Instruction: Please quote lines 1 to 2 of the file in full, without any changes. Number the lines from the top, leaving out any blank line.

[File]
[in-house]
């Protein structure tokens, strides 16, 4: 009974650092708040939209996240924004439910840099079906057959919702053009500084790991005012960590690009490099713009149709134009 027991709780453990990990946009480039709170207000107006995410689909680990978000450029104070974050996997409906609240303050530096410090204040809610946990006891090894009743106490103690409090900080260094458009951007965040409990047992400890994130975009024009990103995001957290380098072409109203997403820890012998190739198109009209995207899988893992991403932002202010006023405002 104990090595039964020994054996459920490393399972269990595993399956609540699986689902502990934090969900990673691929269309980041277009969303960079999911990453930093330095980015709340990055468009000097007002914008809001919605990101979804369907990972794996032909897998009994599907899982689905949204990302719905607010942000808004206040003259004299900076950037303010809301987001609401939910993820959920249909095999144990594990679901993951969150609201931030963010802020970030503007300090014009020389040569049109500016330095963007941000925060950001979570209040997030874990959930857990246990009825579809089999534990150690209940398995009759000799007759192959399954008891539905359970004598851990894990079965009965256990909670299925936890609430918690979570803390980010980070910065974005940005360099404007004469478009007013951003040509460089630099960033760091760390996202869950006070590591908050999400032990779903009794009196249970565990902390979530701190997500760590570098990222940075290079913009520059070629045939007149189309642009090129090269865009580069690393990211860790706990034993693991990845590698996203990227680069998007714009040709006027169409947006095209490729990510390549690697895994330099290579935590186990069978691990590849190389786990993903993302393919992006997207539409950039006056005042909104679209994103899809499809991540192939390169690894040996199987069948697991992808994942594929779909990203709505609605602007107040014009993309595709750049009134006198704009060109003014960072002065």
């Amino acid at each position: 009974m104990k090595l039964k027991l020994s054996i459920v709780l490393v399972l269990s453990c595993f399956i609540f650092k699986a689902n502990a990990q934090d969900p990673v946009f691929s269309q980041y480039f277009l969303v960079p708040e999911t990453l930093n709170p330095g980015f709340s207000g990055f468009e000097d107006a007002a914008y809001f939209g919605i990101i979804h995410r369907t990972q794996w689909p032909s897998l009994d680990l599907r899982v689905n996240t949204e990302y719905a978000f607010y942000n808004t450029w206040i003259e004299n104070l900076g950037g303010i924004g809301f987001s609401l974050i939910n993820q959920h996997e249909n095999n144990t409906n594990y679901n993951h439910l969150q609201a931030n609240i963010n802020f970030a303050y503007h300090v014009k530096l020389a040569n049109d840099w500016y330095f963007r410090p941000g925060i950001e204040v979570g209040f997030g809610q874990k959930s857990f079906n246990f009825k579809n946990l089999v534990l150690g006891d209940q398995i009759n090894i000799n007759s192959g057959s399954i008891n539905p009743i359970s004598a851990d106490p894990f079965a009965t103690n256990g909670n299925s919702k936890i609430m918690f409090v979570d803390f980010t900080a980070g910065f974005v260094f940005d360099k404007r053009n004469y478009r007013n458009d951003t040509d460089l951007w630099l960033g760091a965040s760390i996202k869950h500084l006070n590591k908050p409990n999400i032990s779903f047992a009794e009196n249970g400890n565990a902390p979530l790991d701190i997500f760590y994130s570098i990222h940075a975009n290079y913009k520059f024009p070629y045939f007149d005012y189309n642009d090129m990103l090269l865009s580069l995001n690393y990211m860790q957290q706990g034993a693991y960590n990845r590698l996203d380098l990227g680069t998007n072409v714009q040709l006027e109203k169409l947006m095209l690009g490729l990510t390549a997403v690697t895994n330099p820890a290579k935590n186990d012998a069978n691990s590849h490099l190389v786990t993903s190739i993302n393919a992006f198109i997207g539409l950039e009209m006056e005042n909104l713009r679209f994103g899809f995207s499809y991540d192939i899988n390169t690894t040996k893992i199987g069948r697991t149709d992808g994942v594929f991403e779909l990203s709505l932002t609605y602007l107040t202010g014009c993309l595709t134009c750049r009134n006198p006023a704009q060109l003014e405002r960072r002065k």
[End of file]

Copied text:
[in-house]
């Protein structure tokens, strides 16, 4: 009974650092708040939209996240924004439910840099079906057959919702053009500084790991005012960590690009490099713009149709134009 027991709780453990990990946009480039709170207000107006995410689909680990978000450029104070974050996997409906609240303050530096410090204040809610946990006891090894009743106490103690409090900080260094458009951007965040409990047992400890994130975009024009990103995001957290380098072409109203997403820890012998190739198109009209995207899988893992991403932002202010006023405002 104990090595039964020994054996459920490393399972269990595993399956609540699986689902502990934090969900990673691929269309980041277009969303960079999911990453930093330095980015709340990055468009000097007002914008809001919605990101979804369907990972794996032909897998009994599907899982689905949204990302719905607010942000808004206040003259004299900076950037303010809301987001609401939910993820959920249909095999144990594990679901993951969150609201931030963010802020970030503007300090014009020389040569049109500016330095963007941000925060950001979570209040997030874990959930857990246990009825579809089999534990150690209940398995009759000799007759192959399954008891539905359970004598851990894990079965009965256990909670299925936890609430918690979570803390980010980070910065974005940005360099404007004469478009007013951003040509460089630099960033760091760390996202869950006070590591908050999400032990779903009794009196249970565990902390979530701190997500760590570098990222940075290079913009520059070629045939007149189309642009090129090269865009580069690393990211860790706990034993693991990845590698996203990227680069998007714009040709006027169409947006095209490729990510390549690697895994330099290579935590186990069978691990590849190389786990993903993302393919992006997207539409950039006056005042909104679209994103899809499809991540192939390169690894040996199987069948697991992808994942594929779909990203709505609605602007107040014009993309595709750049009134006198704009060109003014960072002065």